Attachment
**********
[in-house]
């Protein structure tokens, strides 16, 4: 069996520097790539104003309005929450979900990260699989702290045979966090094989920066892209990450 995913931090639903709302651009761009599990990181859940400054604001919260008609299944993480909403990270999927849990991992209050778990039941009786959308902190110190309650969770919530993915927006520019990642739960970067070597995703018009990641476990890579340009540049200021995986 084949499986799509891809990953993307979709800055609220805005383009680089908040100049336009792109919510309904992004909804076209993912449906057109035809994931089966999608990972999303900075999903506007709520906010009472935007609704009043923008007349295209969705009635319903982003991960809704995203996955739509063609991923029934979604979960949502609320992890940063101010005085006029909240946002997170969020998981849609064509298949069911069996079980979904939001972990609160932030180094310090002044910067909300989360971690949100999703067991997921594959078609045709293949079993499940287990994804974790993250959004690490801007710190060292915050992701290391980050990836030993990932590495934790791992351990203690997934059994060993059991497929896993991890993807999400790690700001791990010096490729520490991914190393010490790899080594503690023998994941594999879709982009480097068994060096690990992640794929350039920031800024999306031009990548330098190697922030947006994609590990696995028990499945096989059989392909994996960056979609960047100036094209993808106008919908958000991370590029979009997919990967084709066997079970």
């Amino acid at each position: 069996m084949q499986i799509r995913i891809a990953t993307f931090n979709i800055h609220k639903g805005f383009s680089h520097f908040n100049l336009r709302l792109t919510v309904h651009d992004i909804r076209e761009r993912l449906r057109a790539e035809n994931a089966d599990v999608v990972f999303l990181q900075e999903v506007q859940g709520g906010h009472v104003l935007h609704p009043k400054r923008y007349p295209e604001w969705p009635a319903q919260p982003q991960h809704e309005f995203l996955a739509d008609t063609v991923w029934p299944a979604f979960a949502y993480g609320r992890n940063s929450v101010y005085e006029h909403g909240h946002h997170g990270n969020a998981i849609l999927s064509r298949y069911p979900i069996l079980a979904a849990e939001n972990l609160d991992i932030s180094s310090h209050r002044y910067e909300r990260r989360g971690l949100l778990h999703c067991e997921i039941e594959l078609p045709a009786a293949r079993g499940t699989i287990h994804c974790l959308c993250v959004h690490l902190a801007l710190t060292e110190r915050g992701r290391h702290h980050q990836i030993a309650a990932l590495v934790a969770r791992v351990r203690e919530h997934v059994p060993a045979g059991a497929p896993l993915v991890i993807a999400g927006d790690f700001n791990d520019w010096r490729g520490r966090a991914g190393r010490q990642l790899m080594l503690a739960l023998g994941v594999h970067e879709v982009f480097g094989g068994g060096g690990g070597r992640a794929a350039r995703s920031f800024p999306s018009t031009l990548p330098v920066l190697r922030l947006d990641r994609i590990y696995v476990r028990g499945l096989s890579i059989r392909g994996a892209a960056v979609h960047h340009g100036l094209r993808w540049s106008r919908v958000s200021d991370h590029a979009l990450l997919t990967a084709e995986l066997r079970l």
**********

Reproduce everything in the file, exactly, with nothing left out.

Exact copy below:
[in-house]
């Protein structure tokens, strides 16, 4: 069996520097790539104003309005929450979900990260699989702290045979966090094989920066892209990450 995913931090639903709302651009761009599990990181859940400054604001919260008609299944993480909403990270999927849990991992209050778990039941009786959308902190110190309650969770919530993915927006520019990642739960970067070597995703018009990641476990890579340009540049200021995986 084949499986799509891809990953993307979709800055609220805005383009680089908040100049336009792109919510309904992004909804076209993912449906057109035809994931089966999608990972999303900075999903506007709520906010009472935007609704009043923008007349295209969705009635319903982003991960809704995203996955739509063609991923029934979604979960949502609320992890940063101010005085006029909240946002997170969020998981849609064509298949069911069996079980979904939001972990609160932030180094310090002044910067909300989360971690949100999703067991997921594959078609045709293949079993499940287990994804974790993250959004690490801007710190060292915050992701290391980050990836030993990932590495934790791992351990203690997934059994060993059991497929896993991890993807999400790690700001791990010096490729520490991914190393010490790899080594503690023998994941594999879709982009480097068994060096690990992640794929350039920031800024999306031009990548330098190697922030947006994609590990696995028990499945096989059989392909994996960056979609960047100036094209993808106008919908958000991370590029979009997919990967084709066997079970």
């Amino acid at each position: 069996m084949q499986i799509r995913i891809a990953t993307f931090n979709i800055h609220k639903g805005f383009s680089h520097f908040n100049l336009r709302l792109t919510v309904h651009d992004i909804r076209e761009r993912l449906r057109a790539e035809n994931a089966d599990v999608v990972f999303l990181q900075e999903v506007q859940g709520g906010h009472v104003l935007h609704p009043k400054r923008y007349p295209e604001w969705p009635a319903q919260p982003q991960h809704e309005f995203l996955a739509d008609t063609v991923w029934p299944a979604f979960a949502y993480g609320r992890n940063s929450v101010y005085e006029h909403g909240h946002h997170g990270n969020a998981i849609l999927s064509r298949y069911p979900i069996l079980a979904a849990e939001n972990l609160d991992i932030s180094s310090h209050r002044y910067e909300r990260r989360g971690l949100l778990h999703c067991e997921i039941e594959l078609p045709a009786a293949r079993g499940t699989i287990h994804c974790l959308c993250v959004h690490l902190a801007l710190t060292e110190r915050g992701r290391h702290h980050q990836i030993a309650a990932l590495v934790a969770r791992v351990r203690e919530h997934v059994p060993a045979g059991a497929p896993l993915v991890i993807a999400g927006d790690f700001n791990d520019w010096r490729g520490r966090a991914g190393r010490q990642l790899m080594l503690a739960l023998g994941v594999h970067e879709v982009f480097g094989g068994g060096g690990g070597r992640a794929a350039r995703s920031f800024p999306s018009t031009l990548p330098v920066l190697r922030l947006d990641r994609i590990y696995v476990r028990g499945l096989s890579i059989r392909g994996a892209a960056v979609h960047h340009g100036l094209r993808w540049s106008r919908v958000s200021d991370h590029a979009l990450l997919t990967a084709e995986l066997r079970l």